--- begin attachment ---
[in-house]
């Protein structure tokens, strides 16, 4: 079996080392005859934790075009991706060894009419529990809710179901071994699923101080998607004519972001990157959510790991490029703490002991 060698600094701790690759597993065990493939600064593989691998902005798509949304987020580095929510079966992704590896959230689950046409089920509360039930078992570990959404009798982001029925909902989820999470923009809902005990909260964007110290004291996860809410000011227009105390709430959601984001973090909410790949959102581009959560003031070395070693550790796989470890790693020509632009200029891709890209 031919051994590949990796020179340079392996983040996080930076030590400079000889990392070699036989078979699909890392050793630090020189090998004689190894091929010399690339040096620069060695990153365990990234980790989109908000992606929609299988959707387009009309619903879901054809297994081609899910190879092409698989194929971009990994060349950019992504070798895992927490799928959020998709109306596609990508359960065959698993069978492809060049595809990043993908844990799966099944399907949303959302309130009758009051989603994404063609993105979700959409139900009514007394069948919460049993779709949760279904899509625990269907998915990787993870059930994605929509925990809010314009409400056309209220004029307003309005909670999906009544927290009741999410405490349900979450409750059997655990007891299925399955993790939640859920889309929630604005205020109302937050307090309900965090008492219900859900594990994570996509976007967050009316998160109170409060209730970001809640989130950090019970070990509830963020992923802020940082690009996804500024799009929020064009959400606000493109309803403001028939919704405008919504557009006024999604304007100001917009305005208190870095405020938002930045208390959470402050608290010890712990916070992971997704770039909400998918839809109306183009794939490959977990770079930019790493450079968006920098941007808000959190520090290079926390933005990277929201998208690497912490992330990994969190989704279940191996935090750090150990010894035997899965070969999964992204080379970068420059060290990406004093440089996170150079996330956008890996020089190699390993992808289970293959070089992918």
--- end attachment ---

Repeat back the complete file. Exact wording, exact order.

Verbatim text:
[in-house]
């Protein structure tokens, strides 16, 4: 079996080392005859934790075009991706060894009419529990809710179901071994699923101080998607004519972001990157959510790991490029703490002991 060698600094701790690759597993065990493939600064593989691998902005798509949304987020580095929510079966992704590896959230689950046409089920509360039930078992570990959404009798982001029925909902989820999470923009809902005990909260964007110290004291996860809410000011227009105390709430959601984001973090909410790949959102581009959560003031070395070693550790796989470890790693020509632009200029891709890209 031919051994590949990796020179340079392996983040996080930076030590400079000889990392070699036989078979699909890392050793630090020189090998004689190894091929010399690339040096620069060695990153365990990234980790989109908000992606929609299988959707387009009309619903879901054809297994081609899910190879092409698989194929971009990994060349950019992504070798895992927490799928959020998709109306596609990508359960065959698993069978492809060049595809990043993908844990799966099944399907949303959302309130009758009051989603994404063609993105979700959409139900009514007394069948919460049993779709949760279904899509625990269907998915990787993870059930994605929509925990809010314009409400056309209220004029307003309005909670999906009544927290009741999410405490349900979450409750059997655990007891299925399955993790939640859920889309929630604005205020109302937050307090309900965090008492219900859900594990994570996509976007967050009316998160109170409060209730970001809640989130950090019970070990509830963020992923802020940082690009996804500024799009929020064009959400606000493109309803403001028939919704405008919504557009006024999604304007100001917009305005208190870095405020938002930045208390959470402050608290010890712990916070992971997704770039909400998918839809109306183009794939490959977990770079930019790493450079968006920098941007808000959190520090290079926390933005990277929201998208690497912490992330990994969190989704279940191996935090750090150990010894035997899965070969999964992204080379970068420059060290990406004093440089996170150079996330956008890996020089190699390993992808289970293959070089992918």